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Getting an inside look at what’s made in Port PDF Print E-mail
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Written by KRISTYN HALBIG ZIEHM   
Thursday, 12 October 2017 15:51

Manufacturers give students a glimpse of the many jobs that await them

    KMC Stamping, Construction Forms, Molded Dimensions and D.D. Williamson represent vastly different aspects of manufacturing, but they joined together Friday to celebrate National Manufacturing Day.
    About 50 high school and technical college students and their parents toured the businesses during the morning, getting a behind-the-scenes glimpse at potential careers in an often overlooked segment of business.
    It also gave these businesses the opportunity to show off their products and industry to a population that may not have a clue what’s being produced in their own community.
    Construction Forms manufactures products for the concrete pumping industry that are used throughout the world, while Molded Dimensions is a custom molder of rubber and cast polyurethane components.
    KMC Stamping produces engineered manufactured metal stampings and fabrications, and D.D. Williamson makes natural colorings for the food industry.
    These types of businesses are often located in industrial or business parks outside the central part of a community.
    “It’s easy to be out of sight, out of mind,” Jessica Peterson, human resources manager at Construction Forms, said.
    Participating in National Manufacturing Day “gives us the opportunity to showcase what we do,” she added.
    The students, Peterson said, were interested and asked “a ton” of questions about both the business and potential careers.
    The idea of exposing young people to potential careers in manufacturing is yet another reason for the celebration, Port Mayor Tom Mlada said.
    “As a city, we are blessed to have many successful manufacturing businesses who recognize the value and importance of engaging young men and women today to help them prepare for the extraordinary career opportunities of tomorrow,” he said.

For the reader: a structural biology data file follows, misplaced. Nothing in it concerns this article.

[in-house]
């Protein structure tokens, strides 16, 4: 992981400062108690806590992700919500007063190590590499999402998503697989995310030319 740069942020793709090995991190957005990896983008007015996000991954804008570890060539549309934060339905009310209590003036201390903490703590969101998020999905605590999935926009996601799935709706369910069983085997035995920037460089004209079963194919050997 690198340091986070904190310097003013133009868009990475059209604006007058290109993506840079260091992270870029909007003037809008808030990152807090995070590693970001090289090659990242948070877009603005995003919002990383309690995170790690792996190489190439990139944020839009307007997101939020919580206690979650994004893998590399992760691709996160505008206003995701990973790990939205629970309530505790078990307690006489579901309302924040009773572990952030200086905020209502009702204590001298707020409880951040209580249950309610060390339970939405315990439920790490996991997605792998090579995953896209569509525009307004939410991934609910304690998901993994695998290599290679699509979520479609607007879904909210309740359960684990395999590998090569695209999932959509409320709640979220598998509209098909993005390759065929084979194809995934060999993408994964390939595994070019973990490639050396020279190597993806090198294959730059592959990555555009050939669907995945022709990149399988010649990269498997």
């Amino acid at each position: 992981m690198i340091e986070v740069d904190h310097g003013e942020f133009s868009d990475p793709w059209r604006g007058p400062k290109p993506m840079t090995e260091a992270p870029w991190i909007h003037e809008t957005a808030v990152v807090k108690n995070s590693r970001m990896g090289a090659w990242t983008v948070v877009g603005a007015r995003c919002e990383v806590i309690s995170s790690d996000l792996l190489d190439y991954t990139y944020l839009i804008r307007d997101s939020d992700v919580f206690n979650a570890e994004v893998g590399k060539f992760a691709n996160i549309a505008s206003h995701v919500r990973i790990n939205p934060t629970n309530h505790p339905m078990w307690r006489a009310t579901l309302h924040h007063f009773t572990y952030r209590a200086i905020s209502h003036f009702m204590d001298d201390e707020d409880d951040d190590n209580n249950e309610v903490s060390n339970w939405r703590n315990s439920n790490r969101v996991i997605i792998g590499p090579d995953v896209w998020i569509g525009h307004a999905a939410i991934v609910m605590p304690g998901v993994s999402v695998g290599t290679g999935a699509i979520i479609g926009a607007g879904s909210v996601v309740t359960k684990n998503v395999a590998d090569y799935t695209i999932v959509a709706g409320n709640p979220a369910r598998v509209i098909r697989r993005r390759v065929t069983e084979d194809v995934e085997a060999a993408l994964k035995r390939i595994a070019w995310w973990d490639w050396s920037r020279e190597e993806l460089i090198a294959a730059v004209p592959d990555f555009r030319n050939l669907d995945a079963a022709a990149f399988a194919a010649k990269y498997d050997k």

Like manufacturers nationwide, local businesses are facing a shortage of skilled workers, Mlada said.
    “The challenge for these four companies is ... aligning available workforce needs with available skilled workers,” he said.
    Mike Katz, president of Molded Dimensions, noted that in a recent survey, 67% of employers reported a moderate to severe skills gap as they search for new employees.
    “Manufacturing has an aging work force where 80% of the current workforce is between 45 and 65,” he said.
    “That creates great opportunities for prospective employees and provides a clear path for great advancement opportunities.”
    The National Manufacturing Day event is a collaboration between the city, its Economic Development Committee and the Port Washington-Saukville School District.
    This is the second year Construction Forms has participated in the event, Peterson said.
    “We think it’s really important to support manufacturing careers,” she said, noting many students don’t even consider the “lucrative and in demand” manufacturing sector when contemplating their future.
    “We really try to focus (during the day) on ‘These are the opportunities that are available and this is the education you need to get those jobs,’” she said.
    “There’s so much opportunity in the field. They don’t require expensive, four-year degrees, but they’re good jobs.”
    As much as the event provides an opportunity for students to learn about manufacturing and the jobs that are out there, it’s also about letting current employees show their skills, Peterson added.
    “There’s just something about watching the students and seeing them get excited about what you do,” she said. “They (employees) are excited to show off their work areas and what they’re doing.”

 
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